Moran Statement at Hearing on BOEMRE and ONRR

March 17, 2011
Press Release
Moran Statement at Hearing on BOEMRE and ONRR

Interior and Environment Appropriations Subcommittee hearing Bureau of Ocean Energy Management, Regulation & Enforcement & the Office of Natural Resource Revenue FY 2012 Budget:

 

"The Deepwater Horizon blowout proves beyond a doubt that there are inherent risks to drilling offshore. It also underscores the fallacy of the "drill baby, drill" mantra. Drilling at all costs to satisfy this nation's rapacious energy needs is reckless and costly. The truth is that we will never achieve energy independence by drilling for more oil in the U.S."


 

Statement of Ranking Member James P. Moran

March 17, 2011

 

Good morning and thank you Mr. Chairman.

Almost 11 months ago, on April 20, 2010, news of an explosion on Transocean's Deepwater Horizon drilling rig broke.

The explosion took the lives of 11 crew members. The nation watched as one attempt after another failed to cap the spewing well.

Between the explosion and completion of the capping operation on August 2nd, some 4.9 million barrels of oil spewed into the Gulf of Mexico. That's over 200 million gallons!

Needless to say, it has been a tumultuous year for regulating offshore oil and gas drilling. The Interior Department restructured a bureaucracy that operated with inherent conflicts of interest and with a culture that was too subservient to the oil and gas industry.

The new Bureau of Ocean Energy Management, Regulation and Enforcement has had a challenging tenure, trying to ensure that another gulf disaster does not occur while being attacked by oil and gas interests in Congress for not moving fast enough. It's hard to believe, but now they're being blamed for rising gasoline prices.

Last I checked, the price of gasoline is set in the international market, and our net production, even with deepwater drilling, opening up conservation areas in Alaska and the Atlantic and Pacific Coasts, would have no immediate impact on world oil prices and minimal impact over the next decade.

The Deepwater Horizon blowout proves beyond a doubt that there are inherent risks to drilling offshore.

It also underscores the fallacy of the "drill baby, drill" mantra. Drilling at all costs to satisfy this nation's rapacious energy needs is reckless and costly.

The truth is that we will never achieve energy independence by drilling for more oil in the U.S.

Under the friendliest, most pro-oil industry administration, U.S. oil production declined between 2001 and 2008, and that is with generous tax subsidies and lax regulation.

In 2001, the U.S. produced 2.118 billion barrels a year; in 2008 we produced 1.812 billion barrels a year.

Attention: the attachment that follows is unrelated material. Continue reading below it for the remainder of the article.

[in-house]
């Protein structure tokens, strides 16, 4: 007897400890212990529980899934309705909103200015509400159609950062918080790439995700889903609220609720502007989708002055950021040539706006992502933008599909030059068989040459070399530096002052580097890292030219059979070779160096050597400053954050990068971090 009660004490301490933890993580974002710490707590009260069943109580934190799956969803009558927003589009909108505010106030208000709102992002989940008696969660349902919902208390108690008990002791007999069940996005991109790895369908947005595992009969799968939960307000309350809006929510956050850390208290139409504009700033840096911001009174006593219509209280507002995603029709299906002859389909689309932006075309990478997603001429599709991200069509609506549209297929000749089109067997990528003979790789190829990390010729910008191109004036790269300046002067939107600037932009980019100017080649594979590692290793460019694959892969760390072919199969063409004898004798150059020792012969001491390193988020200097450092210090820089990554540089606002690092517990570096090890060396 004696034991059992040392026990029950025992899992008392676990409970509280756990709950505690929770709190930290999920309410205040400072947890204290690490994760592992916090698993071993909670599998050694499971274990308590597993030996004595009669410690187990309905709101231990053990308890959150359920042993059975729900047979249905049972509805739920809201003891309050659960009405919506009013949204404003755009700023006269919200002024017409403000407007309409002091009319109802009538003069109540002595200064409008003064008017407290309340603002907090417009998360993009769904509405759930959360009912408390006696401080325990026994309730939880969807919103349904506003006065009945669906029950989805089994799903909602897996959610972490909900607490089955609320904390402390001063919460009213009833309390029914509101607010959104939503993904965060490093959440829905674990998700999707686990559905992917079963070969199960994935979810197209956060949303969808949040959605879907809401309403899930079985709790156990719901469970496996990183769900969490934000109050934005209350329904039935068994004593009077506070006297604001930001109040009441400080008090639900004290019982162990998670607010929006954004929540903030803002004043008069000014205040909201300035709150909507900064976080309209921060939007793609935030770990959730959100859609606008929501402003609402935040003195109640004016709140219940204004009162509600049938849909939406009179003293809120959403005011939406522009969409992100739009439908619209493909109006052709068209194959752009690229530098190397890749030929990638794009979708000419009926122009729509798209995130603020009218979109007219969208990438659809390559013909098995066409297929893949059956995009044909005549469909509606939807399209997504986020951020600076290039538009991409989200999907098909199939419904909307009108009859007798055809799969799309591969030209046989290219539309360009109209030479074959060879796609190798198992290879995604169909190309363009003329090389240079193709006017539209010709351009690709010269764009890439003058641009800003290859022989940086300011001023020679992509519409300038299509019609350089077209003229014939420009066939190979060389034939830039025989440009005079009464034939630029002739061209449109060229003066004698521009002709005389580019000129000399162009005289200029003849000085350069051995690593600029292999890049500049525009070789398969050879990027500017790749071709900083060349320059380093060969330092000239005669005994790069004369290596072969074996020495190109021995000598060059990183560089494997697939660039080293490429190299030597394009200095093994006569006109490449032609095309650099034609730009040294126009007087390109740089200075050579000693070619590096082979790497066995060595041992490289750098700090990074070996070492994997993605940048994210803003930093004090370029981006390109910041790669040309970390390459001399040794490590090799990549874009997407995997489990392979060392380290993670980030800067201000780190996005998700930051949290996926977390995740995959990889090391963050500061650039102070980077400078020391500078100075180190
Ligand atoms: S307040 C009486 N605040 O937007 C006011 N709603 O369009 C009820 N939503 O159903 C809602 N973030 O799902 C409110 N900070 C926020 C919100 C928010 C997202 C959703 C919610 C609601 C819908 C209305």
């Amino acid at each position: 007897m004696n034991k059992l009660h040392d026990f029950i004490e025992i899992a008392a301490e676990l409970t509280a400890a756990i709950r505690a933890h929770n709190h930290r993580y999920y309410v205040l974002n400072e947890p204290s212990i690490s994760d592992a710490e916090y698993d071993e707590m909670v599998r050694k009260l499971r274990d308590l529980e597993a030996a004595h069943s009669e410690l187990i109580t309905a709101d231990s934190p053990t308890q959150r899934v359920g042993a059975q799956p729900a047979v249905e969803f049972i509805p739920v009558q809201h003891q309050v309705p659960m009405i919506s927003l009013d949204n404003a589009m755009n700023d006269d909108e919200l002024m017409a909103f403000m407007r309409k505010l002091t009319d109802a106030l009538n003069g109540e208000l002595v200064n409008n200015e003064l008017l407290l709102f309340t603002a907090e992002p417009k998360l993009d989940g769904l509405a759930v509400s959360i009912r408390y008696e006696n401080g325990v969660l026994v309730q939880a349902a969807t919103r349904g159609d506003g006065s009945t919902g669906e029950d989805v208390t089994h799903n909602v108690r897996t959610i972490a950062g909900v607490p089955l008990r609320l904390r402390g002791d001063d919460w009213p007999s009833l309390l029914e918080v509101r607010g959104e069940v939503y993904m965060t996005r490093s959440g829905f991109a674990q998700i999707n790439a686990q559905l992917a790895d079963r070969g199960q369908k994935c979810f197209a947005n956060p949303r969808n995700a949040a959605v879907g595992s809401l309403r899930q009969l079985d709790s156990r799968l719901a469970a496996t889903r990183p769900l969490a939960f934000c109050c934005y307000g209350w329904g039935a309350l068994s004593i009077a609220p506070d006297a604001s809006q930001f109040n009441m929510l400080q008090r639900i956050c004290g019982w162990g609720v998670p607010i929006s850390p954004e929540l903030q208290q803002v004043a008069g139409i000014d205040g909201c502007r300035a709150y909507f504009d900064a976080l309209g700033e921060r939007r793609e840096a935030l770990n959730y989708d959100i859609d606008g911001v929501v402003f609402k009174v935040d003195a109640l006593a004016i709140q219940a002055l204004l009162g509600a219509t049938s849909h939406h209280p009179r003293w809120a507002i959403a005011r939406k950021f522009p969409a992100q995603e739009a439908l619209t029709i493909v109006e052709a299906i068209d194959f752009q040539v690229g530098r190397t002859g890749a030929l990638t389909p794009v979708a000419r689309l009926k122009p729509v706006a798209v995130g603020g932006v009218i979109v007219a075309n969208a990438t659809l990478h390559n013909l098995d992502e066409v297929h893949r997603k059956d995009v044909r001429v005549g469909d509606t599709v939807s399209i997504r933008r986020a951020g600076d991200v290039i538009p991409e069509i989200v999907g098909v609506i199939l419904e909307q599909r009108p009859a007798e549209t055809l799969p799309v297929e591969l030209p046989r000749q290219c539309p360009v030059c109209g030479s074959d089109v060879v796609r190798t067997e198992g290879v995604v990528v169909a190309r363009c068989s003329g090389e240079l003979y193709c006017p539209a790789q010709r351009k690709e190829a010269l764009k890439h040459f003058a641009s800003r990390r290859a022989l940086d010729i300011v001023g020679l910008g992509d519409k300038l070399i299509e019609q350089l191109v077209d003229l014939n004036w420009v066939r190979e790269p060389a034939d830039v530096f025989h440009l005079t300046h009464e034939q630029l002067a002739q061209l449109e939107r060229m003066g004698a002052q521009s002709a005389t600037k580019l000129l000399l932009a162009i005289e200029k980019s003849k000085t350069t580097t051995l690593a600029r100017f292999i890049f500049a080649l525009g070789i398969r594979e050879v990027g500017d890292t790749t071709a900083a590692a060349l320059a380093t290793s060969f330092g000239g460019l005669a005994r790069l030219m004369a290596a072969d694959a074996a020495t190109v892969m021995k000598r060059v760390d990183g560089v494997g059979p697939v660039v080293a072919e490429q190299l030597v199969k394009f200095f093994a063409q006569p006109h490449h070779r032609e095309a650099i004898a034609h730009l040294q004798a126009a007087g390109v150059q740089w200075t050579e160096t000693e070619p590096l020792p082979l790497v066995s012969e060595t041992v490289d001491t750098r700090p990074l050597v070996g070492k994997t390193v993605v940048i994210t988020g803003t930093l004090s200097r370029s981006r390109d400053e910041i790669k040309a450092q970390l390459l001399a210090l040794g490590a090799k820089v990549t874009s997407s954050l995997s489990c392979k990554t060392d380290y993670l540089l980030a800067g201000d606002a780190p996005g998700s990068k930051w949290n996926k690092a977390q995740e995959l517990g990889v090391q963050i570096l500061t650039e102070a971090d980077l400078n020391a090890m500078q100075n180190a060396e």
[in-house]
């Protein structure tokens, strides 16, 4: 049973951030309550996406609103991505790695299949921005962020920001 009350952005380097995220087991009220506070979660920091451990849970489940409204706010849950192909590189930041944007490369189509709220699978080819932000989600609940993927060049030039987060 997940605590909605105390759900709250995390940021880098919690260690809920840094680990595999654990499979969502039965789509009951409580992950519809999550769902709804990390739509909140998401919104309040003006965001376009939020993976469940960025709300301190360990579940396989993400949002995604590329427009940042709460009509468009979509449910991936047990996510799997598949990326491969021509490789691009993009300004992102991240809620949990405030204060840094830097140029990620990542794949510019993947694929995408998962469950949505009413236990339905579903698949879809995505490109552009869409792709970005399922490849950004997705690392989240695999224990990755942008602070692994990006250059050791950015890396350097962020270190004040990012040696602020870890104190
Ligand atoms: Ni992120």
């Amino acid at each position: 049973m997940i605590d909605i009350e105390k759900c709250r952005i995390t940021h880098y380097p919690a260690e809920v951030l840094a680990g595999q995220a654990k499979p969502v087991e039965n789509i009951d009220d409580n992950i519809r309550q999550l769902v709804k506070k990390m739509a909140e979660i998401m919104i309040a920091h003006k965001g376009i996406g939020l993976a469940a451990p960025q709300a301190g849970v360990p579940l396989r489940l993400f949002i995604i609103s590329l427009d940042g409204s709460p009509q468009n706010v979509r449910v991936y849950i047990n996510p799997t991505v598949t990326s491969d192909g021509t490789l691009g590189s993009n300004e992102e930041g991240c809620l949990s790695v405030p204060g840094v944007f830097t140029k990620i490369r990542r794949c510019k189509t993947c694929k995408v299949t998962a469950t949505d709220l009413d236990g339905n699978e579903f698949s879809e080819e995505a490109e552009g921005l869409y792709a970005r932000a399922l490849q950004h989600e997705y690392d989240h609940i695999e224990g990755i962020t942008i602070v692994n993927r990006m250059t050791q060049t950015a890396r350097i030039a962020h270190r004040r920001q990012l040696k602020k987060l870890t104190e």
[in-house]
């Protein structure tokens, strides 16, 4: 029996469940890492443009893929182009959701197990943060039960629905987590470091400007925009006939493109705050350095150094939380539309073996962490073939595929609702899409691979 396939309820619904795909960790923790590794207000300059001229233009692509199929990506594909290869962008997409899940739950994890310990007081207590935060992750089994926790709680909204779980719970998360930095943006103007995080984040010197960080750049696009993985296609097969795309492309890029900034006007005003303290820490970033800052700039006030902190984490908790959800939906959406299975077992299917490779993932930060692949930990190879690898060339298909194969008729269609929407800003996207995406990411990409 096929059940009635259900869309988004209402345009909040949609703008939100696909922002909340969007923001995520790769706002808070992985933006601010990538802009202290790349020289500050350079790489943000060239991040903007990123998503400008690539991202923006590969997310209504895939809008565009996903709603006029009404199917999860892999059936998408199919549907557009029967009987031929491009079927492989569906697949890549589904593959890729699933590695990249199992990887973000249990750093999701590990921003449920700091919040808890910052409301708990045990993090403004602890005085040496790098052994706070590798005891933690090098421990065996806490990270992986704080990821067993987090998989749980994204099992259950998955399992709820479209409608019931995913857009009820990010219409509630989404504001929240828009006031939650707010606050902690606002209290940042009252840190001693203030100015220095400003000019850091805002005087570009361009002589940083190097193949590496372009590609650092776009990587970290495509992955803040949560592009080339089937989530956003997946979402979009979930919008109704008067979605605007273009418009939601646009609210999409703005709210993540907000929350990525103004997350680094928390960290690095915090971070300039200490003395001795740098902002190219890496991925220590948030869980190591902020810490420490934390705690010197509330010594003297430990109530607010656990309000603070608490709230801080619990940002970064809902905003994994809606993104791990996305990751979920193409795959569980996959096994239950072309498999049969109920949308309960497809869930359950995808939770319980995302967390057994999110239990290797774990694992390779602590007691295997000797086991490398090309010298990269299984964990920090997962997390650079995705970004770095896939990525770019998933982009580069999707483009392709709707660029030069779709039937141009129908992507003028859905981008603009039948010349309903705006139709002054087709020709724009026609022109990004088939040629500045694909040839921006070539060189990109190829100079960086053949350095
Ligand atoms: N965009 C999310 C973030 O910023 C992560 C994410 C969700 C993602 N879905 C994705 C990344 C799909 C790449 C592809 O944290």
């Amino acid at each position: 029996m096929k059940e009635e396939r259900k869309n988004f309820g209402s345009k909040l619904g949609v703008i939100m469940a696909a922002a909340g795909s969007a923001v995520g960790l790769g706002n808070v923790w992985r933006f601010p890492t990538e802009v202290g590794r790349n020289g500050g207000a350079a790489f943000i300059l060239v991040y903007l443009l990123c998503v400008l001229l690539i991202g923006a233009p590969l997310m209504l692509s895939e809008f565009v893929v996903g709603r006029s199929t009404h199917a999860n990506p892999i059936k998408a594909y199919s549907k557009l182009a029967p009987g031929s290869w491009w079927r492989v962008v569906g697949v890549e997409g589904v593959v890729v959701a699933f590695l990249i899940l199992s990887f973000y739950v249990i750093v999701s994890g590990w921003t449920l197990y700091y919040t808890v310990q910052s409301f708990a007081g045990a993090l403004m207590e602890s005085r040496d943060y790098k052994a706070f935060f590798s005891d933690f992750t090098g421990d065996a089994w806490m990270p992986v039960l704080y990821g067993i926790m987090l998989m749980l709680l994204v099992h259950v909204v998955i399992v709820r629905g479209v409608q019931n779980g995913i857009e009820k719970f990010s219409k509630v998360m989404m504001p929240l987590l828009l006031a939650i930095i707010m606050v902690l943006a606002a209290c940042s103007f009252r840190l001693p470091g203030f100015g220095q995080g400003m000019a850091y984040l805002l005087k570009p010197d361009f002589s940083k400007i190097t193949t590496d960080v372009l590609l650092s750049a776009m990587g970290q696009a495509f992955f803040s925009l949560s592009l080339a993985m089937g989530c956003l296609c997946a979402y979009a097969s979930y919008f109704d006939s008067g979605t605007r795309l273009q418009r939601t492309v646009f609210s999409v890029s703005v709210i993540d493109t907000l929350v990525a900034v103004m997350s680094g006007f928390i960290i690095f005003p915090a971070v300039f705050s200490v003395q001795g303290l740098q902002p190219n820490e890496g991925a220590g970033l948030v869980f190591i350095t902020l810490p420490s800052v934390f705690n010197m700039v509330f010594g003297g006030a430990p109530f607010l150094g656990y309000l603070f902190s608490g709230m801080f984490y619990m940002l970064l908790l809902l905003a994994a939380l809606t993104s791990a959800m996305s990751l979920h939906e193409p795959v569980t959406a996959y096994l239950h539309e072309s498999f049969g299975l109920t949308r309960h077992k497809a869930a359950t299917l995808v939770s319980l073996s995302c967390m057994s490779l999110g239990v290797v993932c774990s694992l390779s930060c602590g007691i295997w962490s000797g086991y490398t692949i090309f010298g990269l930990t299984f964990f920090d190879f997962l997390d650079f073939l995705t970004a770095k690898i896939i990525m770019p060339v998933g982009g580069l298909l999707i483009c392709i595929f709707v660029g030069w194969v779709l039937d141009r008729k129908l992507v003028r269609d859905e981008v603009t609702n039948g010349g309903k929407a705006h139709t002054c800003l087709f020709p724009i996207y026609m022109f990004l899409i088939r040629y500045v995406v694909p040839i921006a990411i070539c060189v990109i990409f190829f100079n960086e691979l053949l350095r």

Ironically, the Obama Administration's first year, we saw domestic production increase to 1.957 billion barrels of oil per year.

And monthly average production, which did decline during the temporary moratorium on issuing new deepwater drilling permits, was 174,344 million barrels for December 2010, the latest data I could find.

During the last month of the Bush administration, the domestic production average was 156,751 barrels.

We are less than five percent of the world's population, yet we consume approximately 25 percent of the world's oil.

There is no way we can drill ourselves toward energy independence or lower pump prices.

Given the overwhelming scientific consensus that fossil fuel combustion is damaging our environment and damaging the economic prospects of future generations, there is a legitimate interest in curbing our profligate use of fossil fuels.

We will not settle this debate today, but the ghosts of Deepwater Horizon should chasten those who now call for relaxing the permitting and inspection process.

Mr. Bromwich, you are a former federal prosecutor and Associate Counsel in the Office of Independent Counsel for Iran-Contra.

You have a reputation as a very tough and thorough prosecutor.

I believe you have the background and experience needed to stand firm on the appropriate level of federal regulation and to root out an entrenched culture that was too subservient to the oil and gas industry.

I welcome Mr. Gould and Mr. Bromwich and look forward to learning how your efforts on these concerns are progressing.

I am particularly interested in understanding how your budget proposal helps address some of the glaring problems raised in the BP oil disaster's Presidential Commission.

Let me close my statement with a quote from the famous chemist and inventor of nylon, W. H Carothers,

"Living in the midst of abundance we have the greatest difficulty in seeing that the supply of natural wealth is limited and that the constant increase of population is destined to reduce the American standard of living unless we deal more sanely with our resources."

 

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112th Congress